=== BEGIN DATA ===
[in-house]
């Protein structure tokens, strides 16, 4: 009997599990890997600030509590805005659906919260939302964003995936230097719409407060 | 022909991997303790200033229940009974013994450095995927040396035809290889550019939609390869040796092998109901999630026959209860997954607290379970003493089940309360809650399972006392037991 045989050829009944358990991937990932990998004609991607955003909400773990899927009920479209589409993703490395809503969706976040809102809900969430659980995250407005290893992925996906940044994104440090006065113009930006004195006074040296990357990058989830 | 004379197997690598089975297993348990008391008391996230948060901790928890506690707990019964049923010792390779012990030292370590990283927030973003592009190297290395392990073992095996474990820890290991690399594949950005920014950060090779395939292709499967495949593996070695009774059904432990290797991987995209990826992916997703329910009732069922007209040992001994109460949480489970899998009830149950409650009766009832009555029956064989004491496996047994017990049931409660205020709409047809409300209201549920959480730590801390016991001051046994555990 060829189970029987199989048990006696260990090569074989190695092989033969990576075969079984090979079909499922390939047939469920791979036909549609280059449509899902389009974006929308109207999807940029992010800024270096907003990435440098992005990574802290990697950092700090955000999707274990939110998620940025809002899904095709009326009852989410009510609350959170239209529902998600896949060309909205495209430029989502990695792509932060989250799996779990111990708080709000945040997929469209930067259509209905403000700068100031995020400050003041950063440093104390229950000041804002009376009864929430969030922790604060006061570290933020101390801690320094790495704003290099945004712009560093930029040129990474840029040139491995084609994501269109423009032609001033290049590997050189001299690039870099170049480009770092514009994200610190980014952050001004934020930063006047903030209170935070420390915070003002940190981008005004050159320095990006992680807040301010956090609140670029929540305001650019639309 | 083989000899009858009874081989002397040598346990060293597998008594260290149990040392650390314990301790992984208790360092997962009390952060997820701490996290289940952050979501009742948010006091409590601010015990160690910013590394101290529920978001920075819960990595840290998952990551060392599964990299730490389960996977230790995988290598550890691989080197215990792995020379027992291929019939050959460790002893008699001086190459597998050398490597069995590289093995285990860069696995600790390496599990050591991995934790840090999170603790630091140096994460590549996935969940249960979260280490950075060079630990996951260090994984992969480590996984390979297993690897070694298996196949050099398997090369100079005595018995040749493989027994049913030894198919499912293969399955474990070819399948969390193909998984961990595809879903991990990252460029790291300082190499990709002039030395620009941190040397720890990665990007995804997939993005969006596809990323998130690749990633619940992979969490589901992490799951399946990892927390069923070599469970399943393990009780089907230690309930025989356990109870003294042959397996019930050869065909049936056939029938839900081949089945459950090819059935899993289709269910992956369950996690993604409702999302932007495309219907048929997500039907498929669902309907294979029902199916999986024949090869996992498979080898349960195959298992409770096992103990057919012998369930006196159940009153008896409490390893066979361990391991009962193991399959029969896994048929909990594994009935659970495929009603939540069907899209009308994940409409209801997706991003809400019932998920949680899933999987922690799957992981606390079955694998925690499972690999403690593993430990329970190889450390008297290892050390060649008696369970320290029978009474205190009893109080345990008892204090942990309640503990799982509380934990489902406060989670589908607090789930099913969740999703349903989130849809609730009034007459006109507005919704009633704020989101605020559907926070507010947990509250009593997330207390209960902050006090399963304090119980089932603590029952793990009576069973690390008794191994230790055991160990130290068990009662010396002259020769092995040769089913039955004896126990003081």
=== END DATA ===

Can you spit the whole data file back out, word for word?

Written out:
[in-house]
């Protein structure tokens, strides 16, 4: 009997599990890997600030509590805005659906919260939302964003995936230097719409407060 | 022909991997303790200033229940009974013994450095995927040396035809290889550019939609390869040796092998109901999630026959209860997954607290379970003493089940309360809650399972006392037991 045989050829009944358990991937990932990998004609991607955003909400773990899927009920479209589409993703490395809503969706976040809102809900969430659980995250407005290893992925996906940044994104440090006065113009930006004195006074040296990357990058989830 | 004379197997690598089975297993348990008391008391996230948060901790928890506690707990019964049923010792390779012990030292370590990283927030973003592009190297290395392990073992095996474990820890290991690399594949950005920014950060090779395939292709499967495949593996070695009774059904432990290797991987995209990826992916997703329910009732069922007209040992001994109460949480489970899998009830149950409650009766009832009555029956064989004491496996047994017990049931409660205020709409047809409300209201549920959480730590801390016991001051046994555990 060829189970029987199989048990006696260990090569074989190695092989033969990576075969079984090979079909499922390939047939469920791979036909549609280059449509899902389009974006929308109207999807940029992010800024270096907003990435440098992005990574802290990697950092700090955000999707274990939110998620940025809002899904095709009326009852989410009510609350959170239209529902998600896949060309909205495209430029989502990695792509932060989250799996779990111990708080709000945040997929469209930067259509209905403000700068100031995020400050003041950063440093104390229950000041804002009376009864929430969030922790604060006061570290933020101390801690320094790495704003290099945004712009560093930029040129990474840029040139491995084609994501269109423009032609001033290049590997050189001299690039870099170049480009770092514009994200610190980014952050001004934020930063006047903030209170935070420390915070003002940190981008005004050159320095990006992680807040301010956090609140670029929540305001650019639309 | 083989000899009858009874081989002397040598346990060293597998008594260290149990040392650390314990301790992984208790360092997962009390952060997820701490996290289940952050979501009742948010006091409590601010015990160690910013590394101290529920978001920075819960990595840290998952990551060392599964990299730490389960996977230790995988290598550890691989080197215990792995020379027992291929019939050959460790002893008699001086190459597998050398490597069995590289093995285990860069696995600790390496599990050591991995934790840090999170603790630091140096994460590549996935969940249960979260280490950075060079630990996951260090994984992969480590996984390979297993690897070694298996196949050099398997090369100079005595018995040749493989027994049913030894198919499912293969399955474990070819399948969390193909998984961990595809879903991990990252460029790291300082190499990709002039030395620009941190040397720890990665990007995804997939993005969006596809990323998130690749990633619940992979969490589901992490799951399946990892927390069923070599469970399943393990009780089907230690309930025989356990109870003294042959397996019930050869065909049936056939029938839900081949089945459950090819059935899993289709269910992956369950996690993604409702999302932007495309219907048929997500039907498929669902309907294979029902199916999986024949090869996992498979080898349960195959298992409770096992103990057919012998369930006196159940009153008896409490390893066979361990391991009962193991399959029969896994048929909990594994009935659970495929009603939540069907899209009308994940409409209801997706991003809400019932998920949680899933999987922690799957992981606390079955694998925690499972690999403690593993430990329970190889450390008297290892050390060649008696369970320290029978009474205190009893109080345990008892204090942990309640503990799982509380934990489902406060989670589908607090789930099913969740999703349903989130849809609730009034007459006109507005919704009633704020989101605020559907926070507010947990509250009593997330207390209960902050006090399963304090119980089932603590029952793990009576069973690390008794191994230790055991160990130290068990009662010396002259020769092995040769089913039955004896126990003081």